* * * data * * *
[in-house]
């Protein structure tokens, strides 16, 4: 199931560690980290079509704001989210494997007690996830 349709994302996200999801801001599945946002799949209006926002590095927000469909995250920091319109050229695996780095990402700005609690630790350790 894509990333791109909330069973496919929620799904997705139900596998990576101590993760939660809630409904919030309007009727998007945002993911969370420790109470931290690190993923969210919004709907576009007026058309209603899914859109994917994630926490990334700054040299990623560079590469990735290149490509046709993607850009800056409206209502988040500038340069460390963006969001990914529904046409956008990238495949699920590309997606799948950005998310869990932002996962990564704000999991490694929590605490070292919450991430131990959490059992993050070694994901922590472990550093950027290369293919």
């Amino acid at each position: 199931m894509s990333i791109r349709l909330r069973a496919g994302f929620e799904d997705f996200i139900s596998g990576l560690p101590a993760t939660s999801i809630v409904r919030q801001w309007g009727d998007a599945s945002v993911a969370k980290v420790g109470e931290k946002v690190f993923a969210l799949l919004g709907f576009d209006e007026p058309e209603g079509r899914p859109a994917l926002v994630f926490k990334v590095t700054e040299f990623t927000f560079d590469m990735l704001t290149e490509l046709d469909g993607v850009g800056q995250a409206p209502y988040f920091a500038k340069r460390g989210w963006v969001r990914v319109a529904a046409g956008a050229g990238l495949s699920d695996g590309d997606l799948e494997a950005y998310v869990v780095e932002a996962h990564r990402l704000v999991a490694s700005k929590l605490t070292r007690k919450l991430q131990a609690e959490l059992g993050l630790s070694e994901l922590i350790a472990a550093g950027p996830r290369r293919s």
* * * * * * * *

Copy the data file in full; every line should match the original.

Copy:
[in-house]
């Protein structure tokens, strides 16, 4: 199931560690980290079509704001989210494997007690996830 349709994302996200999801801001599945946002799949209006926002590095927000469909995250920091319109050229695996780095990402700005609690630790350790 894509990333791109909330069973496919929620799904997705139900596998990576101590993760939660809630409904919030309007009727998007945002993911969370420790109470931290690190993923969210919004709907576009007026058309209603899914859109994917994630926490990334700054040299990623560079590469990735290149490509046709993607850009800056409206209502988040500038340069460390963006969001990914529904046409956008990238495949699920590309997606799948950005998310869990932002996962990564704000999991490694929590605490070292919450991430131990959490059992993050070694994901922590472990550093950027290369293919």
């Amino acid at each position: 199931m894509s990333i791109r349709l909330r069973a496919g994302f929620e799904d997705f996200i139900s596998g990576l560690p101590a993760t939660s999801i809630v409904r919030q801001w309007g009727d998007a599945s945002v993911a969370k980290v420790g109470e931290k946002v690190f993923a969210l799949l919004g709907f576009d209006e007026p058309e209603g079509r899914p859109a994917l926002v994630f926490k990334v590095t700054e040299f990623t927000f560079d590469m990735l704001t290149e490509l046709d469909g993607v850009g800056q995250a409206p209502y988040f920091a500038k340069r460390g989210w963006v969001r990914v319109a529904a046409g956008a050229g990238l495949s699920d695996g590309d997606l799948e494997a950005y998310v869990v780095e932002a996962h990564r990402l704000v999991a490694s700005k929590l605490t070292r007690k919450l991430q131990a609690e959490l059992g993050l630790s070694e994901l922590i350790a472990a550093g950027p996830r290369r293919s």